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Eastern Construction works on
West Don Lands stormwater system for Waterfront Toronto

A $30-million project designed to control stormwater without disturbing the impacted soils in a former industrial area of east end Toronto is breaking ground both literally and figuratively.

Daily Commerical News & Construction Record, Dec. 20, 2011


Eastern Construction works on West Don Lands stormwater system for Waterfront Toronto


A $30-million project designed to control stormwater without disturbing the impacted soils in a former industrial area of east end Toronto is breaking ground both literally and figuratively.


DAN O’REILLY correspondent 

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When completed at the end of 2012, the West Don Lands Stormwater Quality Facility will treat and divert stormwater from the 32-hectare West Don Lands, which are currently being remediated so they can eventually be transformed into an approximately 6,000-unit mixed residential/commercial community.


Eastern Construction is the construction manager overseeing the project which comprised of three main components. They include a 95-square-metre, 12-metre-deep oil grit separator; a 3,000-square-foot treatment plant, and a 25-metre-deep, 300-metre long concrete-lined tunnel which will discharge treated stormwater into the Keating Channel, which is part of Lake Ontario.


The project got underway early in 2011 with the excavation of the tunnel through bedrock by Burlington-based C & M McNally Engineering Corp. With an average daily production average of 10 linear metres a day, the tunnelling is scheduled for a completion by the end of March.


When tunnelling operations are completed the new tunnel’s shaft will become an approximately 2,000-cubic-metre storage facility to manage flows to the new stormwater quality facility and then down the tunnel.


Dean Construction Company is the marine subcontractor building a coffer dam and dockwall for the outfall at the channel.


Shoring for the oil grit separator’s piping system is nearing completion. Construction of the separator will get underway early in January and will be followed by the construction start of the plant in June, says David Kusturin, vice-president of program management for Waterfront Toronto, the non-profit agency which is revitalizing the city’s waterfront.


The project partners, which include the agency, the City of Toronto, and consulting engineer R. V. Anderson Associates Ltd., are describing the system as the first of its kind in Canada. In part, that’s because the plant will specifically treat stormwater as opposed to combined sewer systems with storm water overflows. But that description is also being used because the plant will be using a combination of several adapted technologies and the main shaft as part of the treatment process.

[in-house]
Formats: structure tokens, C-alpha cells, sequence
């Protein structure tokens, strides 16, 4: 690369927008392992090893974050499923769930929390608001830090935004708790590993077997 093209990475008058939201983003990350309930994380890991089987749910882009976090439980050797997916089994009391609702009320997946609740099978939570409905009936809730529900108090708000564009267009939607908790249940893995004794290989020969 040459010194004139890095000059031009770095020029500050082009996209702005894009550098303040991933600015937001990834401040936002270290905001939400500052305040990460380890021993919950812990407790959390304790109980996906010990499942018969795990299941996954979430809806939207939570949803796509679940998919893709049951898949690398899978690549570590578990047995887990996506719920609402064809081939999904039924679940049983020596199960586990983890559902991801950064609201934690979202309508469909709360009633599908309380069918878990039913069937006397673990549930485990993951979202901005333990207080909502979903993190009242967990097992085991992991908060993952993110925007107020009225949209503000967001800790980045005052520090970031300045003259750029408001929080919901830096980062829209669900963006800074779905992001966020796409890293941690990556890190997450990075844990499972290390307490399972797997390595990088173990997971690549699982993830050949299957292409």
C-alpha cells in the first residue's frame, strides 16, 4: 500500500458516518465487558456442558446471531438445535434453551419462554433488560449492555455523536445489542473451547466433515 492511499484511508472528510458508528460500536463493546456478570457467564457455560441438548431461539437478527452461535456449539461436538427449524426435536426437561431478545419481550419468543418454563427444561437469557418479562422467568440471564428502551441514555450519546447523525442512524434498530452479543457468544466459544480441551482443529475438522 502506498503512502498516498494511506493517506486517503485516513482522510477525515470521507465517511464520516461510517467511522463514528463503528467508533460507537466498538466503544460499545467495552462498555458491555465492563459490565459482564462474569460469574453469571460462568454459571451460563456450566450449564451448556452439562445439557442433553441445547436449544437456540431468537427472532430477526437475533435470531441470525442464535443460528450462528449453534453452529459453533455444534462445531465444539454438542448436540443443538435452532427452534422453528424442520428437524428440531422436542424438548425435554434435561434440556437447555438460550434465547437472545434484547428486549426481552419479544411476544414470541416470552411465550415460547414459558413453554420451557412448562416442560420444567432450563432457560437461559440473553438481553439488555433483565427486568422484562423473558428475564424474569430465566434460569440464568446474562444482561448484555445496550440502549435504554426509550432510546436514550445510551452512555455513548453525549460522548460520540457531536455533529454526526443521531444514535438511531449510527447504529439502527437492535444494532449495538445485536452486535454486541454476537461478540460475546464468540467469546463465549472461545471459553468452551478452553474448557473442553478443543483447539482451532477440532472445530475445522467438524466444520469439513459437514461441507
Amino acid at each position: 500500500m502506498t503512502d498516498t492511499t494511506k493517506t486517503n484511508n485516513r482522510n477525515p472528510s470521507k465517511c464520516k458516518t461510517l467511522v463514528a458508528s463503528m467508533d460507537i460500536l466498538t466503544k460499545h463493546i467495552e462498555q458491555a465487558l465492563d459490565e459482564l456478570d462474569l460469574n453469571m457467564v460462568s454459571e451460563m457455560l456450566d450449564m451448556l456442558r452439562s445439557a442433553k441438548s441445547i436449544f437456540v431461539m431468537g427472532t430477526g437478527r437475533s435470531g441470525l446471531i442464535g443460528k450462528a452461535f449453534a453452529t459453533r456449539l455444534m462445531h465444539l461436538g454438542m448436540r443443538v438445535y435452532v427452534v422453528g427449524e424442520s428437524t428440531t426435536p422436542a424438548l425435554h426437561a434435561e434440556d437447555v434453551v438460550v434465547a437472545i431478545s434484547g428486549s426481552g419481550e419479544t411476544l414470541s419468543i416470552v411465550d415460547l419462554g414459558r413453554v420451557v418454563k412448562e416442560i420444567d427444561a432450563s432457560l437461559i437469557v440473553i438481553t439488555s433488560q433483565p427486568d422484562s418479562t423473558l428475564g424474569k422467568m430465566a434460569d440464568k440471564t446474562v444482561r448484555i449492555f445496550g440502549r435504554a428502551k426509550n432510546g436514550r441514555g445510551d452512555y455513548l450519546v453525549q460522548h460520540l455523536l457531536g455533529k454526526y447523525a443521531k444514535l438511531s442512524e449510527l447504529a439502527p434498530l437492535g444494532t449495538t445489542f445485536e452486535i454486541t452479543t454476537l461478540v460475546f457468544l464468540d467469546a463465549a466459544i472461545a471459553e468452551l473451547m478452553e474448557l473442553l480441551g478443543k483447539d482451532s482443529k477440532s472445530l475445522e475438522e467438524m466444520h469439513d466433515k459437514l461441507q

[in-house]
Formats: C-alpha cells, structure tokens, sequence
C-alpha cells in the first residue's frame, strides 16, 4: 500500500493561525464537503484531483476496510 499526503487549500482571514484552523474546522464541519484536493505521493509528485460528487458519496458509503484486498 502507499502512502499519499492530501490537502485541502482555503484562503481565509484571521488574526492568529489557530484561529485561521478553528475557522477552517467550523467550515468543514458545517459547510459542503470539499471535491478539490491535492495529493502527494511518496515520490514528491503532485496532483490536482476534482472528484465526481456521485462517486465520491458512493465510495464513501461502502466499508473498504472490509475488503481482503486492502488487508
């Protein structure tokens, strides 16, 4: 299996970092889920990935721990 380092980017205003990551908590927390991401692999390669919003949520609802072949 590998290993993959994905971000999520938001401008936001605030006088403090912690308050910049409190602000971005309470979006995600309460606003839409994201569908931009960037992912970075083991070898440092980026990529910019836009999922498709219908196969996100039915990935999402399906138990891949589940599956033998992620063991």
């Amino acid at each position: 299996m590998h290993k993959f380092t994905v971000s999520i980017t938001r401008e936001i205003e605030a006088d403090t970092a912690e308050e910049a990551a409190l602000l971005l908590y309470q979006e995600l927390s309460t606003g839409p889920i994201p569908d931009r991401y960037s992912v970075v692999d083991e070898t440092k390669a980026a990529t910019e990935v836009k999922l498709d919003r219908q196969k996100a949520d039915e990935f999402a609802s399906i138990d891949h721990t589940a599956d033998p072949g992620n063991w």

Rather than filling in the shaft, as often occurs when tunnelling operations are complete, it will become an approximately 2,000-cubic-metre storage facility to manage flows to the plant and then down to the tunnel.


“We don’t need a lot of above ground space for the (plant) equipment,” says R. V. Anderson Associates project manager Peter Langan.


The need for the facility was first pinpointed in an environmental assessment conducted in 2005. One of its major proposals was that the stormwater be drained using primarily open construction, with a small tunnelling operation.


“We recommenced tunnelling the entire route,” says Langan, explaining R. V. Anderson was opposed to open cut construction for several reasons including the potential for major disruptions to the near GO train line and two major arteries, Lakeshore Road and the Gardiner Expressway.


There was also a very real possibility construction would have been hindered by docks, wharves and any other assortment of hidden obstacles buried there when that part of the city’s lakefront was landfilled decades ago, he points out.


Open cut construction would also greatly disturb the already impacted soils. With tunnelling only the shaft areas need to be remediated, says Langan.


The project is being carried out in accordance with Toronto’s Wet Weather Flow Management Policy which sets guidelines and identifies performances for controlling runoff from development sites, he says.


“Without this (the project) we wouldn’t be able to proceed with the development of the West Don lands,” says Waterfront Toronto’s David Kusturin.


But its importance extends beyond that immediate area. The facility will provide stormwater management for a large part of the city’s eastern downtown, west of the Don River, he points out.